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Astronomers wave big thermometer at universe

Tracking forming galaxies

The smart choice: opportunity from uncertainty

The world's largest thermometer has just entered active service. This isn't a cue for all sorts of "ooh, Matron" remarks, since the thermometer in question is taking the temperature of billion-year-old clouds of gas, way "out there" in the universe.

the Galactic HII region RCW 120 in the visible and in the submillimetre

And although it is essentially a big thermometer, it should technically be referred to as a Bolometer. And the aim is to use the new camera to find out more about the formation of the very first stars and galaxies.

"A large fraction of all the gas in the Universe has extremely cold temperatures of around minus 250 degrees Celsius, a mere 20 degrees above absolute zero," says Karl Menten, director at the Max Planck Institute for Radioastronomy (MPIfR) in Germany. "Studying these cold clouds requires looking at the light they radiate in the submillimetre range, with very sophisticated detectors."

Broadly, a bolometer works by detecting tiny changes in temperature caused by radiation hitting a foil sheet. To be sensitive to the tiny changes it is looking for, the camera needs to be kept extremely cold: less than 0.3 degrees above absolute zero.

That kind of temperature takes liquid helium, a tricky enough substance to work with at sea level, let alone at the 5,100m altitude of the 12m APEX telescope that houses the camera.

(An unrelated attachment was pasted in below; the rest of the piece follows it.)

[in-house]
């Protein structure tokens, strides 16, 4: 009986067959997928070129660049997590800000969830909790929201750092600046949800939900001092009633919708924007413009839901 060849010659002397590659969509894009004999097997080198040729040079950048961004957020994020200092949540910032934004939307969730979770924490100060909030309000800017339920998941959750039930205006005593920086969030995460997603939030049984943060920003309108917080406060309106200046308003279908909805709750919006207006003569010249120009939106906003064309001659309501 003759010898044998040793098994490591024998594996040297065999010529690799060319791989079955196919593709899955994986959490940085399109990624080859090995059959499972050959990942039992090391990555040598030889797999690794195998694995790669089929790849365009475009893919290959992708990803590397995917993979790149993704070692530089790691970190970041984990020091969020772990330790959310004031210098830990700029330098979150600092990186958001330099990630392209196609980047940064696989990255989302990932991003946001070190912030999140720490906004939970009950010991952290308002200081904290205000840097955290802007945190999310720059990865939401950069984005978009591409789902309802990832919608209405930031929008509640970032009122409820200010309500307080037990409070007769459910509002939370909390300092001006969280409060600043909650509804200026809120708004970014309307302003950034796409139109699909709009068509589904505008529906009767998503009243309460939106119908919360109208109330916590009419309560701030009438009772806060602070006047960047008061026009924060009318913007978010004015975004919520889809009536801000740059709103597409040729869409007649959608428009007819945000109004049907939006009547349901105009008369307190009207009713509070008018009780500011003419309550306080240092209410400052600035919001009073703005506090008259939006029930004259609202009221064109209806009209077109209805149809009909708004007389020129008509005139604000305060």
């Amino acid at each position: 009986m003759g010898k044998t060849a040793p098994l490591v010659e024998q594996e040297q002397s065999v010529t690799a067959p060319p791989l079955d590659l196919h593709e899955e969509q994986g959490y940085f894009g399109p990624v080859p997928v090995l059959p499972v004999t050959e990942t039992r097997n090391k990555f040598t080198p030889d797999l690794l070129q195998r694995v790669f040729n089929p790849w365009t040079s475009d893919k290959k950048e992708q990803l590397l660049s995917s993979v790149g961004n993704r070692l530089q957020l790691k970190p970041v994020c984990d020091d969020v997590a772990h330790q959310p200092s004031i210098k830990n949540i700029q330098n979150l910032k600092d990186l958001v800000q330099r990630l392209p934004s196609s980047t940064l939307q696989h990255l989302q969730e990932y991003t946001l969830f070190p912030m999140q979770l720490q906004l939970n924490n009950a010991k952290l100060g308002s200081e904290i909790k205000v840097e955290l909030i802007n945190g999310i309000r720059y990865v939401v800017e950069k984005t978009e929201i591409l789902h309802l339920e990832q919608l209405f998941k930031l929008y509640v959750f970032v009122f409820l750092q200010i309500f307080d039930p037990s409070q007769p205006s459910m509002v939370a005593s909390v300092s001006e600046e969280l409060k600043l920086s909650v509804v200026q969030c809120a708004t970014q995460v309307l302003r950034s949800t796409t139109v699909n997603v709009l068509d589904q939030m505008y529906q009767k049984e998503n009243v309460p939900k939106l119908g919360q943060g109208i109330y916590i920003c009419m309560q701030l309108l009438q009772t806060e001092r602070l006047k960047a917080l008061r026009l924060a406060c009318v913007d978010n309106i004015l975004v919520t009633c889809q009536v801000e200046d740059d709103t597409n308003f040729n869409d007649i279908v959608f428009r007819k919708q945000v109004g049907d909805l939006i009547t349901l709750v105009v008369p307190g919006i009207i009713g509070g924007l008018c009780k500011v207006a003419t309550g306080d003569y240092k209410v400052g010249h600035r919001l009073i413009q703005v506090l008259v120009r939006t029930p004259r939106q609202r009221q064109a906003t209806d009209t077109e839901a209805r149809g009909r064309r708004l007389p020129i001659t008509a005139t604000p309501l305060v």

But if the telescope were not high on the Chajnantor plateau in the Chilean Andes, in the dry clean air, the signal detection would be all but impossible because the signals the researchers are looking for are readily absorbed by water vapour. One of the researchers describes it as "trying to see stars during the day".

The European Southern Observatory, which runs the site, has details of the specification: A bolometer camera combines many tiny bolometer units into a matrix, much like the pixels are combined in a digital camera. LABOCA observes at the submillimetric wavelength of 0.87 mm, and consists of 295 channels, which are arranged in 9 concentric hexagons around a central channel. The angular resolution is 18.6 arcsec, and the total field of view is 11.4 arcmin, a remarkable size for instruments of this kind.

The team is pleased with the performance of the kit so far, saying that the first observations have revealed the camera's great potential. ®

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